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April 13, 1992


The opinion of the court was delivered by: CONSTANCE BAKER MOTLEY


 This action was commenced in United States District Court for the District of New Jersey. The complaint alleges violations of the Racketeer Influenced and Corrupt Organizations Act, 18 U.S.C. § 1962, and pendant state law claims for fraud and breach of contract. Defendants moved to dismiss the complaint for failure to state a claim or, in the alternative, to transfer venue pursuant to 28 U.S.C. § 1404(a). Judge Nicholas H. Politan, United States District Judge, District of New Jersey, transferred the case to the Southern District of New York by order dated October 28, 1991. Defendants' motion to dismiss is now before the Court.

 In reviewing a motion to dismiss under Rule 12(b)(6) of the Federal Rules of Civil Procedure, the Court may not dismiss the complaint unless it appears beyond a doubt that Plaintiffs can prove no set of facts upon which relief may be granted. Conley v. Gibson, 355 U.S. 41, 45-46, 78 S. Ct. 99, 2 L. Ed. 2d 80 (1957). For purposes of this motion, the court accepts the facts alleged in the complaint as true.


 During the times relevant to the complaint, Plaintiffs Irwin Steinhauser, Michael Steinhauser, Marvin Steinhauser and James Sandler (collectively, the "Officers") were officers of Center Cadillac and Center Leasing, two corporations authorized to do business in the state of New York. Plaintiffs in this action, Center Cadillac, Center Leasing, the Officers, *fn1" and the Officers' spouses, brought suit against Defendants Bank Leumi Trust Company of New York ("Bank Leumi") and certain officers of Bank Leumi. Defendant Martin Simon was the Chief lending officer of Bank Leumi from 1979 to 1986. Defendants Eliot Robinson and Leonard Levine were senior lending officers at Bank Leumi until 1986, and Defendant Eftihia Piper was an officer of Bank Leumi until 1986. Simon left Bank Leumi in 1986 to create the First New York Bank for Business ("First New York Bank"), which is not a named Defendant. At approximately the same time, Robinson, Levine and Piper also left Bank Leumi and joined First New York Bank. Defendants Vincent Garvey and Rachel Bergsohn were officers at Bank Leumi at all relevant times. The thrust of the complaint is that Defendants, acting as Plaintiffs' bankers, engaged in a series of illegal and fraudulent actions which deprived them of their money and property and ultimately resulted in their financial ruin.

 Plaintiffs' tortured relationship with Defendants spans a period of nearly fifteen years and involves a complicated series of transactions. In 1975, Plaintiffs entered into an agreement with American Bank & Trust Company to obtain a $ 475,000 mortgage loan to purchase a cadillac dealership. The terms of the loan included specified monthly payments, two large lump-sum payments, and a rate of interest at 1.5% above the prime rate. Plaintiffs made regular payments in accordance with the agreement. In 1977, Bank Leumi acquired American Bank and became Plaintiffs' obligee and mortgagee. At that time, a lump sum payment of $ 125,000, in addition to regular monthly payments, remained due. From 1977 to August of 1979, Bank Leumi made further loans to Center Cadillac and the Officers totaling approximately $ 750,000 to finance the operations of Center Cadillac, in addition to other unsecured loans to finance Plaintiffs' other business holdings. All of the loans were made pursuant to oral agreements whereby all additional loans would be repaid at the same interest rate that the Officers had agreed to pay American Bank, 1.5% above the prime rate.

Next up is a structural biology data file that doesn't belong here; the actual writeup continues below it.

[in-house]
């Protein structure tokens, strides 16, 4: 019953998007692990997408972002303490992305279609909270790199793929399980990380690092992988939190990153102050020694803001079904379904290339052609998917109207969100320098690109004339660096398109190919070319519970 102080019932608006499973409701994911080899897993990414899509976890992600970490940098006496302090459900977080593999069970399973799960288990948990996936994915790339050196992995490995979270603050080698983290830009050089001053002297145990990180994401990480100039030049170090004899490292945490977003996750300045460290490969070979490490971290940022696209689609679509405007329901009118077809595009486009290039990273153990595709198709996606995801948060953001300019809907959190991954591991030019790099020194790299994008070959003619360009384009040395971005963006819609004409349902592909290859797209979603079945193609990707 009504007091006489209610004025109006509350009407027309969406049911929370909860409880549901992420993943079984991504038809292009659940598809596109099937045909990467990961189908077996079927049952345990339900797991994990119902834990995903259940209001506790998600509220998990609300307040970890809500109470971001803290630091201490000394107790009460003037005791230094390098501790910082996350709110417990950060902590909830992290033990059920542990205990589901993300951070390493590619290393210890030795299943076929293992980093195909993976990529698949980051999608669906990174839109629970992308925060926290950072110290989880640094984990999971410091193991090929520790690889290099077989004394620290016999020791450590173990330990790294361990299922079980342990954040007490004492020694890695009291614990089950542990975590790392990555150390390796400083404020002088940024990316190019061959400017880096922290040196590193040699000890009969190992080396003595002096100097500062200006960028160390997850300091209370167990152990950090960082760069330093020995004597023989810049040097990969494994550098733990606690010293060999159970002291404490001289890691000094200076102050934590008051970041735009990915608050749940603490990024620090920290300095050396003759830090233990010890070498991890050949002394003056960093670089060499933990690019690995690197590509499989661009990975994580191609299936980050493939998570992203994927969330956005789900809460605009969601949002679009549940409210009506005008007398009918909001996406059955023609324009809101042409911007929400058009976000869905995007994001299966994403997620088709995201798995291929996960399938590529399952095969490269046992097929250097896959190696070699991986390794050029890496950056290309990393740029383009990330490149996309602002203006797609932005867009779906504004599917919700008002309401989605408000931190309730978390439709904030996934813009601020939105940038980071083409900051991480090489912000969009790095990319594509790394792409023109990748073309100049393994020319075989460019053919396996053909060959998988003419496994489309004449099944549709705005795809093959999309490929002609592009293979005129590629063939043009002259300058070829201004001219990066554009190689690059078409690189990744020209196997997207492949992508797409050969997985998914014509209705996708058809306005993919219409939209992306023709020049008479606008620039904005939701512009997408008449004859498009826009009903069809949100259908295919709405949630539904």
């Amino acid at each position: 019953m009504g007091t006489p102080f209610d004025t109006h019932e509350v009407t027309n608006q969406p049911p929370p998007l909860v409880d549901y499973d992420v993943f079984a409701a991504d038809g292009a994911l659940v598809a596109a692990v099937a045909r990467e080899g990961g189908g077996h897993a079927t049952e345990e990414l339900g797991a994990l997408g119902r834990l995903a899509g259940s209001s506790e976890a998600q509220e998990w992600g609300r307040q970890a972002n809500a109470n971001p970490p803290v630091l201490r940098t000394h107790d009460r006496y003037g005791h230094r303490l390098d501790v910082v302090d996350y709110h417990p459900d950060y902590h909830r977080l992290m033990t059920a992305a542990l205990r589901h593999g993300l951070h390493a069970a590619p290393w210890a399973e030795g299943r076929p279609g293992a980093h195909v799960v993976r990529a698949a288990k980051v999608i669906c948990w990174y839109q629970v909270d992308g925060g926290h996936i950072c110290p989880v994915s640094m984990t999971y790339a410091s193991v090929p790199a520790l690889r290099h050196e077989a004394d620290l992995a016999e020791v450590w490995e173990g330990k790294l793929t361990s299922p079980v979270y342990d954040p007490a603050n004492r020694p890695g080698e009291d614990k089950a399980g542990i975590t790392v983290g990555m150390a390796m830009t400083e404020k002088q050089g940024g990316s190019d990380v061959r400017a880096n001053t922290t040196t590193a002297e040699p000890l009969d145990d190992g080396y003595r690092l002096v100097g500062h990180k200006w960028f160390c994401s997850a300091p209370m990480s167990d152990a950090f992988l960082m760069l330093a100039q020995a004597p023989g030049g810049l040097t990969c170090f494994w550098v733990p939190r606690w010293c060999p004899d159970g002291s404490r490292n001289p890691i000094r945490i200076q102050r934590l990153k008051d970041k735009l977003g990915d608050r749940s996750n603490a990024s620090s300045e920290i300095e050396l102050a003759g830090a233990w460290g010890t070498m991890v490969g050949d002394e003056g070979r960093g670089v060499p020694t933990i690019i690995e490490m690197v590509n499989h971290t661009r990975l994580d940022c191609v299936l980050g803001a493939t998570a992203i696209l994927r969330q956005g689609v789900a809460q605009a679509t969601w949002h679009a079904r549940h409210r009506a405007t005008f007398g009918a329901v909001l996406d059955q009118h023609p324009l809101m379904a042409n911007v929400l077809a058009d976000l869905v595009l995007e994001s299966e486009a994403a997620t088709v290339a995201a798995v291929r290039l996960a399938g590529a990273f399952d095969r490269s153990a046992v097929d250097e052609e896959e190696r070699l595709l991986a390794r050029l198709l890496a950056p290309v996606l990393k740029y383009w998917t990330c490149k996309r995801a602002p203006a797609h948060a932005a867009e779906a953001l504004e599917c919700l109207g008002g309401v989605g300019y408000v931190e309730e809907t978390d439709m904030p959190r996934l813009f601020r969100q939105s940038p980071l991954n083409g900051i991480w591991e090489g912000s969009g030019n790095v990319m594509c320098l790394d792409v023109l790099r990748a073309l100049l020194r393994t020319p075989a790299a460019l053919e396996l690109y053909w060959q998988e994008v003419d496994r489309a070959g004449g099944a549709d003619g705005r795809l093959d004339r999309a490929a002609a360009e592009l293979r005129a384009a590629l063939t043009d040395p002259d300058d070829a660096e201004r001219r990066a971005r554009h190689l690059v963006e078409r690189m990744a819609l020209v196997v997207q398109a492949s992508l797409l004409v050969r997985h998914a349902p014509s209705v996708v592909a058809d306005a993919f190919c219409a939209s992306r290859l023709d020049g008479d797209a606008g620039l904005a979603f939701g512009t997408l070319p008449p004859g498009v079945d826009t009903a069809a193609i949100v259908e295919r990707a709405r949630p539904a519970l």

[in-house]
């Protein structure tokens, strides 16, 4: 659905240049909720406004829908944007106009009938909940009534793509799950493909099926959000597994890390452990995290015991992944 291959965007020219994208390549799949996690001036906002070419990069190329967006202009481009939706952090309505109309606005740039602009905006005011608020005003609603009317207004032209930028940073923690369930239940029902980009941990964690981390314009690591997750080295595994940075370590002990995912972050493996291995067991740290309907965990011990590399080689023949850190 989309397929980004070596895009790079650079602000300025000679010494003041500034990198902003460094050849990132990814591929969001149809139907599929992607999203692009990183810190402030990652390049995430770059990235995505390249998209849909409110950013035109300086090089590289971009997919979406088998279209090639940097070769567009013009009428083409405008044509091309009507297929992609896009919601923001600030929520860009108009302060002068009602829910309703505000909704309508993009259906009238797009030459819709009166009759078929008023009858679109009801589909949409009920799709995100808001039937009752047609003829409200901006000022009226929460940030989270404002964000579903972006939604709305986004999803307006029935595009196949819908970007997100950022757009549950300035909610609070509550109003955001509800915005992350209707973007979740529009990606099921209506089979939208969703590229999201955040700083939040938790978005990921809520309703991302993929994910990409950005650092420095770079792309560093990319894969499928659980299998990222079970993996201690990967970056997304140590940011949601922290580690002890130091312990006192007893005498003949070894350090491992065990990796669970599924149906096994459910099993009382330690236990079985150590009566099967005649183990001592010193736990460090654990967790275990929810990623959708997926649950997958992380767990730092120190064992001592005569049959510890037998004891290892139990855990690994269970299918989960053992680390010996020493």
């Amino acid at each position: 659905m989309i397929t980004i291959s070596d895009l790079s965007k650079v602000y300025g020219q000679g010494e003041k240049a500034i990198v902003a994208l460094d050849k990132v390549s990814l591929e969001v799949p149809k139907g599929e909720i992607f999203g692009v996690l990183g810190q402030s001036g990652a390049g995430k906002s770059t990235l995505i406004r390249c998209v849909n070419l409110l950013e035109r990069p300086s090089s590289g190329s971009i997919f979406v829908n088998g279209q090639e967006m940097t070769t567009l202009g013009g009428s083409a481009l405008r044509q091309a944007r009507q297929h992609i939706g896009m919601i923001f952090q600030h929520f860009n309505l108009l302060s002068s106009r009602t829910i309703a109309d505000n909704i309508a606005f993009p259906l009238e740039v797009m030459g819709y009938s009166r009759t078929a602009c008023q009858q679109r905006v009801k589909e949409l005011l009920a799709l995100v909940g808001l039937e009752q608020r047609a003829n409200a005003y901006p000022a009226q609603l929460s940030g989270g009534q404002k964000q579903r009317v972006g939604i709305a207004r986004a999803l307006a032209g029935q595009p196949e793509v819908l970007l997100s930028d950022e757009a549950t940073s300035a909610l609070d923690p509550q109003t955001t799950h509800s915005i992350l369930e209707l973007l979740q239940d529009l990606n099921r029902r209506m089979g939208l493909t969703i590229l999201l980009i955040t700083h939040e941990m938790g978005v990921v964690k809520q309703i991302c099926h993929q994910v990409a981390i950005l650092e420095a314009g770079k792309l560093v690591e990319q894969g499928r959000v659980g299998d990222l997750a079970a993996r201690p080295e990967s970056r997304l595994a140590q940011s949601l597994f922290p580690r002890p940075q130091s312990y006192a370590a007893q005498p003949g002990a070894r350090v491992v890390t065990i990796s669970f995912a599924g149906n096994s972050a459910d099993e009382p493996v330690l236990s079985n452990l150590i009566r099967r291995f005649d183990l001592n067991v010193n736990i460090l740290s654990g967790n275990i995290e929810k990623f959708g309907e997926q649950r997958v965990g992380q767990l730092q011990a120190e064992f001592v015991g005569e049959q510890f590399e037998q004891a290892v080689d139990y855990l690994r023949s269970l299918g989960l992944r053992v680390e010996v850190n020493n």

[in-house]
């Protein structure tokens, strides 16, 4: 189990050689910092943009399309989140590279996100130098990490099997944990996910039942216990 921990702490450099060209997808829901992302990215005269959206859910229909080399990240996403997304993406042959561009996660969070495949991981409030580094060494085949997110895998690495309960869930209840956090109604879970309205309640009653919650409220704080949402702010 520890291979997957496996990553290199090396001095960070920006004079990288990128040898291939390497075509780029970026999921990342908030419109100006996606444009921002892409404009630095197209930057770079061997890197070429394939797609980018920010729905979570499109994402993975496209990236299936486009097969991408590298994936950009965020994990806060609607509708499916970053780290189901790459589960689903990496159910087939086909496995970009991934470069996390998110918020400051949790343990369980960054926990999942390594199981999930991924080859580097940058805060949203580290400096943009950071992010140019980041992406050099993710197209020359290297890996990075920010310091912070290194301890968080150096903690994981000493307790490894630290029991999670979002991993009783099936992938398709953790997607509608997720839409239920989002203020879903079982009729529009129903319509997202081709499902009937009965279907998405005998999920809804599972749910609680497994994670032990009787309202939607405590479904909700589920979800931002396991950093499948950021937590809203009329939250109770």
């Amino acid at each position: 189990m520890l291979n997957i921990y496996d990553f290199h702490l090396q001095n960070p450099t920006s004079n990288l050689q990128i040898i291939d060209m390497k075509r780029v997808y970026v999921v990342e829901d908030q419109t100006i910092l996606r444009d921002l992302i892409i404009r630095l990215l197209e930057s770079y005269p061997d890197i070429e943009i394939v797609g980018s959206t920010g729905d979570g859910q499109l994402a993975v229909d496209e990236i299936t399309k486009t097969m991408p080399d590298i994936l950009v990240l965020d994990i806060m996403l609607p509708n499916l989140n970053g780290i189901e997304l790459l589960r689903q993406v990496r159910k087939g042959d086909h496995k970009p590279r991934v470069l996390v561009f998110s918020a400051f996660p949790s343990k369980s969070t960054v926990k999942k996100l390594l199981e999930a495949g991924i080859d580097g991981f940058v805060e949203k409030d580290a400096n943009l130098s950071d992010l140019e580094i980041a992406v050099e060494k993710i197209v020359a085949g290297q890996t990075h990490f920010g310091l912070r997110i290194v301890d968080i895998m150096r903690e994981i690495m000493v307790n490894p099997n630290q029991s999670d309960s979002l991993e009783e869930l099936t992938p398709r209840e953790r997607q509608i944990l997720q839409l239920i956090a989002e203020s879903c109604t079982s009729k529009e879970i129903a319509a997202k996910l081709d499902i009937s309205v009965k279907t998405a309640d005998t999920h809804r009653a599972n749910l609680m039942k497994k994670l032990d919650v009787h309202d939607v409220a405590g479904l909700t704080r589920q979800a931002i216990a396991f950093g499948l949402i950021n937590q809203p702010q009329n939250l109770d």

Plaintiffs refused to sign the Documents and demanded the opportunity to have an attorney present. Garvey and Levine refused, ignoring their counsel's advice to let Plaintiffs consult an attorney. Garvey, in the presence of Levine, told Plaintiffs that the Documents were only a formality and that previous oral agreements would still govern the terms of all of the loans. Plaintiffs continued to refuse to execute the documents. Garvey, after speaking to Simon on the phone, then told Plaintiffs that if they did not sign the Documents, Bank Leumi would immediately close all accounts that financed Plaintiffs' business operations. Plaintiffs, fearing that Defendants would act on their threats and force Plaintiffs out of business, signed the documents. Garvey and Levine again reassured Plaintiffs that their previous oral agreements would control.

 Immediately after the meeting at Parker Chapin, Garvey suggested to the Officers that they go to a nearby penthouse suite to meet with a Mr. Zohar who might help them reduce their indebtedness to Bank Leumi. The Officers went with Garvey to meet Zohar, who offered $ 500,000 for one of Plaintiffs' shopping centers which was then valued at $ 2 million. Plaintiffs refused Zohar's offer. Zohar then offered Plaintiffs a long term usurious loan. The Officers rejected the offer and left the meeting.

 Over the next several months, the Officers received by mail various of the Documents with material terms filled in where they had previously been blank, and other documents, not seen before by Plaintiffs, to which Plaintiffs' signatures had been affixed. These documents obligated Plaintiffs to make exorbitant monthly and lump sum payments. Defendants warned Plaintiffs that failure to make the required payments would result in foreclosure on all of Plaintiffs' real estate holdings and refusal to honor any check drawn on any Bank Leumi account. Over the next several years, Plaintiffs were forced to sell many of their assets at below market value, including two shopping centers, two personal homes, and the businesses of Center Leasing and Center Cadillac in order to comply with Defendants' demands.

 On three known occasions during 1979 and 1980, Defendants debited a total amount of over $ 29,000 from Center Cadillac's account. Defendants did not obtain Plaintiffs' consent for these debits and did not send written statements documenting the debits. The two largest debits were ostensibly for legal services rendered by Parker Chapin on behalf of Defendants, and Defendants refused to give any explanation for the third amount debited. Plaintiffs believe that unauthorized debits may have been made on other occasions as well, but are unable to determine the existence of such debits due to Defendants' refusal to provide Plaintiffs with regular written statements.